The difference between usable and useful
In the past, many sites were redesigned solely on the basis of the vision of a designer. Some of these sites worked well for users, most did not.
Thankfully, there has been a growing awareness of the importance of usability and information architecture techniques in the redesign of sites, whether websites or intranets.
These are not sufficient however. Instead, it must be recognised that a site can be perfectly designed, but still useless.
Fundamentally, a site is not effective if it doesn’t provide the information and tools that users need, regardless of how well structured and implemented it is.
To ensure a site is useful, time must be spent identifying user needs, and there are a range of practical techniques for doing so.
Usability and information architecture
In practice, usability activities focus on whether a site can be quickly and easily used and understood (although the formal definition of usability is much wider than this).
Information architecture is the complementary discipline that concentrates on site structure, navigation and search engine design (as well as other related areas).
Together, these disciplines provide an invaluable toolbox of practical techniques that can be used to ensure a site can be used, including:
- card sorting
- usability testing
- heuristic evaluation
These are useful techniques that should be used as part of all site redevelopments. In practice, though, they are not enough.
Consider the following scenario:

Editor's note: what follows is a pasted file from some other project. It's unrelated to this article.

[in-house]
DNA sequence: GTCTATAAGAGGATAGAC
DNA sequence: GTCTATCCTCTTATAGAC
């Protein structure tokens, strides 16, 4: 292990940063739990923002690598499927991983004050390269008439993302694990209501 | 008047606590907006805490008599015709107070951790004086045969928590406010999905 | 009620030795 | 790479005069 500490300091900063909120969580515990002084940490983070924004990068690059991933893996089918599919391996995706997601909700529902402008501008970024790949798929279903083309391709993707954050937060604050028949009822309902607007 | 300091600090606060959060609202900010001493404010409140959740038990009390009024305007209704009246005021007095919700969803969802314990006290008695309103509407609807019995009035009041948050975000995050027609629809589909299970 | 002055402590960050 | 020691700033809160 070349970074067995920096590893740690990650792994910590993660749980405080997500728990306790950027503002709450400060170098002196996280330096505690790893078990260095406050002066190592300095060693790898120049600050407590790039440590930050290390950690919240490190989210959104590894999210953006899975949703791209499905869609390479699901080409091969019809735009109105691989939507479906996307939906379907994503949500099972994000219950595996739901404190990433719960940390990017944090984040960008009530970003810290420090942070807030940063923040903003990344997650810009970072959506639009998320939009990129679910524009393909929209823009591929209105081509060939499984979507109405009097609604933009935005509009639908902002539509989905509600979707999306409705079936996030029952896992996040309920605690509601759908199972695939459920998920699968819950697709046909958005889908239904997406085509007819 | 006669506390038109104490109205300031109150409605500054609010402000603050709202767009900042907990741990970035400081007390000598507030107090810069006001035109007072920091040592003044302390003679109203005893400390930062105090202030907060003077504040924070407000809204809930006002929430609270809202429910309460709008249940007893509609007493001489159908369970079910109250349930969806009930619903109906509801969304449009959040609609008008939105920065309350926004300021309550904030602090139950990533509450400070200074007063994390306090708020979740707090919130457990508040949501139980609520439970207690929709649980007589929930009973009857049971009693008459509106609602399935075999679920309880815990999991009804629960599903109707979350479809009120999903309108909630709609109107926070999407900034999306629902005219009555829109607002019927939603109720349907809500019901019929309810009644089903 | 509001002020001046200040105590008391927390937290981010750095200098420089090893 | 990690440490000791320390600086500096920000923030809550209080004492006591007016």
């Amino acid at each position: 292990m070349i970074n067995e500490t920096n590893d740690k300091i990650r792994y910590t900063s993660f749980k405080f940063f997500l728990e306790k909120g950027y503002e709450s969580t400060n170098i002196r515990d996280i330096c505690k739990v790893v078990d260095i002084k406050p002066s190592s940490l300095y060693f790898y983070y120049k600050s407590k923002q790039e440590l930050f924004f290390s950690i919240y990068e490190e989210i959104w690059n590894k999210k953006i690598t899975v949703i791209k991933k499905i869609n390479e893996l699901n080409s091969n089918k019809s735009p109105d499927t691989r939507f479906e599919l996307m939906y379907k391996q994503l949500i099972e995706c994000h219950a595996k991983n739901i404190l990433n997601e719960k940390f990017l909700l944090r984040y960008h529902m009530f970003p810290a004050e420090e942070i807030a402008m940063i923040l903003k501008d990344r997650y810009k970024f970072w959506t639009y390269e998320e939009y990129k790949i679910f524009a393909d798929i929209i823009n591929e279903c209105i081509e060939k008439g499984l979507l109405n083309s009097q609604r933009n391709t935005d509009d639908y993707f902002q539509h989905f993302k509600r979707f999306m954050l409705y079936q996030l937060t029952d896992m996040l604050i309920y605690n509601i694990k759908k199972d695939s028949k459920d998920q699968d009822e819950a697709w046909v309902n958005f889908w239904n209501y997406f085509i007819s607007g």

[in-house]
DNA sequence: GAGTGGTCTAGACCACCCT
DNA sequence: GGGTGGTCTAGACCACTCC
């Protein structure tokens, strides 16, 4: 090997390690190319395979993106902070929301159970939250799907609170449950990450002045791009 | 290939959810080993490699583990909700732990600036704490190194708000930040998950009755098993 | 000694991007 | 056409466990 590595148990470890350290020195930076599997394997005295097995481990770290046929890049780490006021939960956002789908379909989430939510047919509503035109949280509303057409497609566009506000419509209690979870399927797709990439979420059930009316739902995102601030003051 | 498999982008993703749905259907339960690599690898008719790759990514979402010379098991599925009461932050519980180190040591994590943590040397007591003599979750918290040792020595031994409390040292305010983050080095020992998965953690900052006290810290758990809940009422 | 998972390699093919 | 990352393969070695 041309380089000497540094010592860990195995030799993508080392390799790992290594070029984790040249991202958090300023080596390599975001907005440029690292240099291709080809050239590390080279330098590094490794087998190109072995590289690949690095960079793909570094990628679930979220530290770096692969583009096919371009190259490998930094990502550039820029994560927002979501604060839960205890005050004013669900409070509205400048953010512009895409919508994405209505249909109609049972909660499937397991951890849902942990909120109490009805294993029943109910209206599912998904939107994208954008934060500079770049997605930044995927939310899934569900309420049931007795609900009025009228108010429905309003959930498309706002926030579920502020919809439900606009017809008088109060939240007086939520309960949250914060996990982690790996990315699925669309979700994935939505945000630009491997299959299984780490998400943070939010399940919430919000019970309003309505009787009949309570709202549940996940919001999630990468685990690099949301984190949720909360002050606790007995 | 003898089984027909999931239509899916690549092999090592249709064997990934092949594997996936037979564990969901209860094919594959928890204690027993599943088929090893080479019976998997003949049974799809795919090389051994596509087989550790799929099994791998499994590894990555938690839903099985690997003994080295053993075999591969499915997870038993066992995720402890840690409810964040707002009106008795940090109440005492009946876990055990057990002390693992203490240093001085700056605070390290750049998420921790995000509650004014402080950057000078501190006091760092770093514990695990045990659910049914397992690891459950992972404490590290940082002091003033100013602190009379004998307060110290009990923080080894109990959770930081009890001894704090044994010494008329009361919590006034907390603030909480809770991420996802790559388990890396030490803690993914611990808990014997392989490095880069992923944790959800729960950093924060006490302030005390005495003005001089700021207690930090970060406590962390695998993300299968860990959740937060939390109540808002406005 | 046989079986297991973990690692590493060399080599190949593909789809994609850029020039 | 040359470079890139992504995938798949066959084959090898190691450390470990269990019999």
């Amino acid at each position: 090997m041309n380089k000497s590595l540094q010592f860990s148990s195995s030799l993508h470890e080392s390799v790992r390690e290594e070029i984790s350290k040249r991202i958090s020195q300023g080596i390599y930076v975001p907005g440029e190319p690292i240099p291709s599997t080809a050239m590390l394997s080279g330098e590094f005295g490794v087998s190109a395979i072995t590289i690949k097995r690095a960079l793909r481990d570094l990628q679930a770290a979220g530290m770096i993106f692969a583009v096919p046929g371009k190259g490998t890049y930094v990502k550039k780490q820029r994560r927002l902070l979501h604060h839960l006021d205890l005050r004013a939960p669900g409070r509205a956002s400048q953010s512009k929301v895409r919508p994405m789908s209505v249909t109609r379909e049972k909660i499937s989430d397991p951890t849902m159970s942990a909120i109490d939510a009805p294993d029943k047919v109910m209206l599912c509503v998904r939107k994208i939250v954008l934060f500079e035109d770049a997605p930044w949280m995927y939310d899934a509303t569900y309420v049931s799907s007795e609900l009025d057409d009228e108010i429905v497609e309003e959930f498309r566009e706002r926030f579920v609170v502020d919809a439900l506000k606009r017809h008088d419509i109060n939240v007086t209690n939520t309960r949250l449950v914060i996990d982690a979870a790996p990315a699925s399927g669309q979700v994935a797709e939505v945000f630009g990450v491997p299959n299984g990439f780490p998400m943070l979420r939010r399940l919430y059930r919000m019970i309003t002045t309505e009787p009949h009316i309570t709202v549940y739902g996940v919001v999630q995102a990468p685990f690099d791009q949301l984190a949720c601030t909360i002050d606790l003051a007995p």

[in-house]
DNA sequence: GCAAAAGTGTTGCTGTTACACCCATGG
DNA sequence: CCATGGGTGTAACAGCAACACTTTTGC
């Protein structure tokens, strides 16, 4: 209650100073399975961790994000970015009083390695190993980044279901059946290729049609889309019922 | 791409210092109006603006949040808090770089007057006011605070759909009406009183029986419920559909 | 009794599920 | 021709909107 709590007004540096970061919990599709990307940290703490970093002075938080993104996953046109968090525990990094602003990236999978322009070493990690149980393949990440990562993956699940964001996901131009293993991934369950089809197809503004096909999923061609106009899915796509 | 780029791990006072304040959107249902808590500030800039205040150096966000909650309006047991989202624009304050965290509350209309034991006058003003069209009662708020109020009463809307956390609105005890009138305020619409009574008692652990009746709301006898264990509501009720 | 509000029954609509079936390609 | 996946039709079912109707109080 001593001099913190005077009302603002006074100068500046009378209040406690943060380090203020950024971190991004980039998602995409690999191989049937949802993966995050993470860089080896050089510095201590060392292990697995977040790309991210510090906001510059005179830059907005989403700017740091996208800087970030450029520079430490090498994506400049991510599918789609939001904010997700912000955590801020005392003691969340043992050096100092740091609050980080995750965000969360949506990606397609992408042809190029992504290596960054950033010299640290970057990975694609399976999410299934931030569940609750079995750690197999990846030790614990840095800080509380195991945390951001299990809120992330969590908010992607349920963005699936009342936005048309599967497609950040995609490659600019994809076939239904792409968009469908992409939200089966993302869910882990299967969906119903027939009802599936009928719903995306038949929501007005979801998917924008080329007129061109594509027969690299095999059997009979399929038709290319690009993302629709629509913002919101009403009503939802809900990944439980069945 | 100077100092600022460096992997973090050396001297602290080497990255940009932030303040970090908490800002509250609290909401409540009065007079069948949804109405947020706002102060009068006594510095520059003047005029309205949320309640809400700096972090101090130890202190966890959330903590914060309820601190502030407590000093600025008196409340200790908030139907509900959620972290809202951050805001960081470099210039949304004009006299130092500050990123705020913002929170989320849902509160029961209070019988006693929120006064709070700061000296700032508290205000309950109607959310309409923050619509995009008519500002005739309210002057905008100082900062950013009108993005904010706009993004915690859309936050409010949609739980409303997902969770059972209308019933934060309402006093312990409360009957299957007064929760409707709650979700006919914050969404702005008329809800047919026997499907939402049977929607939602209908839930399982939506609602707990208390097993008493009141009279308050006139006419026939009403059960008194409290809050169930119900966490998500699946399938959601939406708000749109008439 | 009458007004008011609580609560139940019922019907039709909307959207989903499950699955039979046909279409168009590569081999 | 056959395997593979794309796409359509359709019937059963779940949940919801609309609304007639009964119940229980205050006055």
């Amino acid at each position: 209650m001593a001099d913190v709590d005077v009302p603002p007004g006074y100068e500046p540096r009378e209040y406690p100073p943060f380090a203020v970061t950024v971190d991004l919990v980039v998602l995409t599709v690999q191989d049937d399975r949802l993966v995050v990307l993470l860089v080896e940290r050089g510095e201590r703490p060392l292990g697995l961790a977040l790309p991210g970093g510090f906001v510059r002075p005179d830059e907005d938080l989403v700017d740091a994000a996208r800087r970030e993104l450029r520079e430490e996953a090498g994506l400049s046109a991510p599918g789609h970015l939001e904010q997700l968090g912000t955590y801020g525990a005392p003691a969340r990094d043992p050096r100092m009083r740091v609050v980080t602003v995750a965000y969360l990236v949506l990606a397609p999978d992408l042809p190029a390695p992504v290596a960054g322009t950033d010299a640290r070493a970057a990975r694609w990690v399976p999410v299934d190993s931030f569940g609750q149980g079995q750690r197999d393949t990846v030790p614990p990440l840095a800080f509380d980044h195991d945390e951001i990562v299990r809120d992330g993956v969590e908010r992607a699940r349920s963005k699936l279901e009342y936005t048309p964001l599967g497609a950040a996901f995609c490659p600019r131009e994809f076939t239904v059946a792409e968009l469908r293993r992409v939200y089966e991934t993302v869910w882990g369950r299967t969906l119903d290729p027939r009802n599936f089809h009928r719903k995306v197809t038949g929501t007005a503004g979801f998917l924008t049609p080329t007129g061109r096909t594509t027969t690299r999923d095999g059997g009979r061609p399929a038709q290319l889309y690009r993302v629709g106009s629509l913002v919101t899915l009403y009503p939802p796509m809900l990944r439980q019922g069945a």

The corporate intranet is a mess, with little order, consistency or structure. Staff have considerable difficulty in finding information, and while most have struggled with the site in the past, they try not to use it now unless they have to. As a result, overall site usage is very low.
A usability consultant is brought in, and they conductan initial expert review of the site to identify problems.
This is followed up with multiple card sorting sessions in
the lead-up to determining a meaningful site structure.Prototype designs are developed, and these are usability tested.
The process runs smoothly, and the new site is deployed. It is tremendously easy to use, with consistent navigation and an effective search engine.
Yet, after an initial surge in usage, the site drops back down to negligible levels of use.
The source of the problem? In this scenario, the intranet simply doesn’t provide the information or tools that staff need. All that has been done is to redesign the current content, without stepping back to identify staff needs. Usage therefore remains low.
The way to avoid this problem is to conduct a thorough needs analysis before starting the redesign process.
There is a range of practical techniques that can be used to do this, including:
- stakeholder interviews
(see the article Stakeholder interviews as simple knowledge mapping)
- workplace observation
- task analysis
- search engine usage
- process mapping
Through the use of these techniques, staff information needs can be determined. Important cultural and organisational issues will also be identified.
Using the results of this research ensures that the site is more than just usable: it is actually useful. This will ensure that the site is used by staff once it has been redesigned.
The needs analysis will also provide the basis for an intranet strategy, as well as identifying a range of required supporting activities.